Several Fancey productions showed up on Movies4men around 2011, although by that time these films had fallen into such obscurity that not even the channel itself appeared to have much of a clue about them, and had a habit of confusing them with better known films with the same titles. Fighting Mad was advertised as being the 1976 Jonathan Demme film of that name, while a few minutes into “Fools Rush In” –a b/w Fancey presented NYC thriller co-starring a young Betsy ‘Friday the 13th’ Palmer-should have tipped off viewers that they weren’t watching a 1997 romcom starring Matthew Perry and Salma Hayek.

The only way to rout out the Fancey films in Movies4men’s schedule tended to be their timeslots, E.J.’s productions rarely troubling their audience for over an hour. Even applying that line of detective work didn’t stop Fighting Mad from falling through my hands though, and naturally the screening that I only caught the last twenty minutes or so of turned out to be its final airing on Movies4men. Thankfully the film turned up again last month on the fledgling Talking Pictures TV channel, the television arm of Renown Pictures who now appear to own the vast majority of the Fancey back catalogue. Something which would explain why not only have Fancey’s own productions been turning up on the channel, but also later films made by his children and/or common law wife Olive Negus-Fancey (Legend of the Witches, A Little of What You Fancy, White Cargo).

Fighting Mad focuses on Mike ‘Muscles’ Tanner (Joe Robinson), a boxer who is left traumatised after his latest two matches cause both his opponents to die in the ring. Guilt ridden, unpopular with the fans and incapable of continuing his career, Muscles and his wife Paula (Adrienne Fancey) decide to relocate from Scotland to Canada and live with Muscles’ uncle Jake (Beckett Bould). Neither appears to be deterred by the fact that his uncle lives a hermit’s existence high up in the Canadian wilderness, where he has earned the uninviting nickname of ‘Mad Jake’.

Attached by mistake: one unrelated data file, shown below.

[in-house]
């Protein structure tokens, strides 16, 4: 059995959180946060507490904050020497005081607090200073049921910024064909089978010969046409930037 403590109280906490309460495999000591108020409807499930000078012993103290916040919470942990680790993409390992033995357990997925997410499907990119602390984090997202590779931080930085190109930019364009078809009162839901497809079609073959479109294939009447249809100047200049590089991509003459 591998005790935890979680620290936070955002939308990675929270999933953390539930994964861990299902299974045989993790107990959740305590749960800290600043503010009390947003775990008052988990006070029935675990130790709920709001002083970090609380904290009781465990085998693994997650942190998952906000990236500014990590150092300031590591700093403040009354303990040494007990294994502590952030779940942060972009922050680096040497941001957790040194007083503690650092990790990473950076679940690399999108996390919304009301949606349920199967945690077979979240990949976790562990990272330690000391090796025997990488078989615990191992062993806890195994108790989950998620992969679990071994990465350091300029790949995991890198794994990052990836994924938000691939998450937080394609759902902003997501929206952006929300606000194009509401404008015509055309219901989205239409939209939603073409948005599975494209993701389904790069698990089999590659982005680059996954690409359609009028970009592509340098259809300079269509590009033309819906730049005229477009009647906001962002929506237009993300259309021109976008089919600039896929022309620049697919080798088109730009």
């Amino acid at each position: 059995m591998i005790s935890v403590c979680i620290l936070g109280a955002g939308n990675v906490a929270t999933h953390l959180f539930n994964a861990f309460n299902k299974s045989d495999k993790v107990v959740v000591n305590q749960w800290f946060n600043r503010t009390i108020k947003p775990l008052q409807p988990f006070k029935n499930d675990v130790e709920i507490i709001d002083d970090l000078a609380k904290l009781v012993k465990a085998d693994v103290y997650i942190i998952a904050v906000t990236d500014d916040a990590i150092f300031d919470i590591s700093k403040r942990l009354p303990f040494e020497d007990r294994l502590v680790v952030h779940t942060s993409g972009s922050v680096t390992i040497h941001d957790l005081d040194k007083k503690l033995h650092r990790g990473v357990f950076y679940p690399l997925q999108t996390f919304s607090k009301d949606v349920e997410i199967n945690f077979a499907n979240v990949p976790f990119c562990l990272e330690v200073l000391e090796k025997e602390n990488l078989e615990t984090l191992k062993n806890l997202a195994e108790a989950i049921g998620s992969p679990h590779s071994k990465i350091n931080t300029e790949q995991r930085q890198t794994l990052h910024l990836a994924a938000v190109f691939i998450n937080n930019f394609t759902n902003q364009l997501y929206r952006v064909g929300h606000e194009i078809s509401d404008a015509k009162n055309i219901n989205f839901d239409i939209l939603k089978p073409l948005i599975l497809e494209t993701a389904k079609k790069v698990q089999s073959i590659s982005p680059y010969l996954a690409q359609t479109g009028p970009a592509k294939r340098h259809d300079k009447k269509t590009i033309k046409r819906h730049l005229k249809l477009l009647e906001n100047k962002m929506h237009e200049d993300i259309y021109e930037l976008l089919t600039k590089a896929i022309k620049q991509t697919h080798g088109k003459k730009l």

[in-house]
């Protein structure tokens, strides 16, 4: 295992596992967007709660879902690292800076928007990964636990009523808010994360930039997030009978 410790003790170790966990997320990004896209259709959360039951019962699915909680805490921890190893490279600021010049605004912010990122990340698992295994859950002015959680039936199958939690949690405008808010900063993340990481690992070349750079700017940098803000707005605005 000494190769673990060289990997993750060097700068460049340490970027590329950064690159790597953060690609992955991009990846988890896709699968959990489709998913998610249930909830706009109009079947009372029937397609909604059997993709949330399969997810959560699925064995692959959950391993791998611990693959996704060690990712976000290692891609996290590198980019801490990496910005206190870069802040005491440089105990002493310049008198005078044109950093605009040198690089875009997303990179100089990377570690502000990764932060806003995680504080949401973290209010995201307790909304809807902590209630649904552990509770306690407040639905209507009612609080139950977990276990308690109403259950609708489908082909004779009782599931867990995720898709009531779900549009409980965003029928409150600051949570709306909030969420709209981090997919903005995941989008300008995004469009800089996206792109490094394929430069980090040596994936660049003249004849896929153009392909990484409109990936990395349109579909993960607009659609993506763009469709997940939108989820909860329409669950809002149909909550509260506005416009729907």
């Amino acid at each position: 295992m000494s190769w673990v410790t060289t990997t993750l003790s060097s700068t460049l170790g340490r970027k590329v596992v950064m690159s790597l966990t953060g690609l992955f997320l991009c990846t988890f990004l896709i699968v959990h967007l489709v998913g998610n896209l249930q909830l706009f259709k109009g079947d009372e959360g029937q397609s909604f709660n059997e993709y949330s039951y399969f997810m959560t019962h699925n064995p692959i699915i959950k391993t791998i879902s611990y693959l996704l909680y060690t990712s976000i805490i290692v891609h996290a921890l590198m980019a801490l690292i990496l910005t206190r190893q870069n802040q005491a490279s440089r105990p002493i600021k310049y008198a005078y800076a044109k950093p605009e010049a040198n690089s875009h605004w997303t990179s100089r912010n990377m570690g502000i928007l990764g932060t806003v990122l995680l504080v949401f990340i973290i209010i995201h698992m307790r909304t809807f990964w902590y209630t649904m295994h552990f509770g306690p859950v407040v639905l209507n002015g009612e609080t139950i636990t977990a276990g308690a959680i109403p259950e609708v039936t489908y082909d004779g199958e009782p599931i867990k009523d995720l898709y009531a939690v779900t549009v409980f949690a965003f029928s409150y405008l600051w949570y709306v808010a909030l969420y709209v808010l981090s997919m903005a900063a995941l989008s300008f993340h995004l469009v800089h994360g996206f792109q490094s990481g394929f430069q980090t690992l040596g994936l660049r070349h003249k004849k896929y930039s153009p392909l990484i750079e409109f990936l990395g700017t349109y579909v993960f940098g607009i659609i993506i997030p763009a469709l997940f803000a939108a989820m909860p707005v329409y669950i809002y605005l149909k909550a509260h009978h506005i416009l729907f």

Unbeknownst to Muscles, surprises of both the pleasant and unpleasant variety await him and Paula in Canada. The good news is that there be oil in them there Scotland highlands…sorry Canadian mountains, and Mad Jake has discovered oil on his land. The bad news is that news of Mad Jake’s good fortune has already reached the villain of the piece, Walkers (Jack Taylor) a logging yard owner who has designs on stealing the oil and claiming the land as his own. Walkers’ scheme involves sending one of his heavies to prevent Mad Jake from registering his claim on the land, namely by shooting at Mad Jake whenever he attempts to leave his cabin. The presence of Muscles however means Walkers’ plan isn’t going to be an easy as he thought, and after an attempt to kill Muscles and his wife whilst they’re en route to Mad Jake’s place fails, all-out war is declared between the ex-boxer and the malicious lumberjacks that Walkers has sent to finish off Muscles and Mad Jake.

Although I was completely bamboozled by Fighting Mad the first time I saw it, looking at it again from the perspective of someone who has managed to catch several other Fancey films in the interim, and become wise to how he operated, it is now highly recognisable as one of his productions. The E.J. Fancey hallmarks come into play almost instantly here. Fancey was quite the fan of using second hand stock footage and merciless padding in his films, to an extreme degree, and the Fancey love affair with both shows no signs of abating with Fighting Mad. The utterly meticulous manner in which Fighting Mad documents Muscles and Paula’s journey from Glasgow to Canada can be judged by the fact that Muscles’ idea to travel to Canada occurs five minutes into the film, yet the couple don’t arrive at Mad Jake’s cabin until just after the half-hour mark of a film that only lasts 50 minutes.

Of course you don’t have to be Sherlock Holmes to deduct that the reason why we linger so greatly over their journey is that it was so inexpensive to film. Thus we get Paula and Muscles walking around Glasgow for a few scenes, Paula and Muscles getting on board a cruise ship, Paula and Muscles walking around on the deck of a cruise ship, a shot of a seagull. Stock footage of a train, Paula eating a sandwich and looking out of the window of a train, a panning shot over a map of Canada, more stock footage of a train, Paula and Muscles getting off a train. Paula and Muscles getting a lift in the back of a jeep, Paula and Muscles walking around a forest, and finally Paula hitching a ride on Muscles’ back. As the Mummy narrator says at the end of Antony Balch’s Secrets of Sex “so it goes on…and on…and on….and on…..and on”. A journey that in a typical film would be a 30 second montage, Fancey manages to stretch out to about 20 minutes of screen time.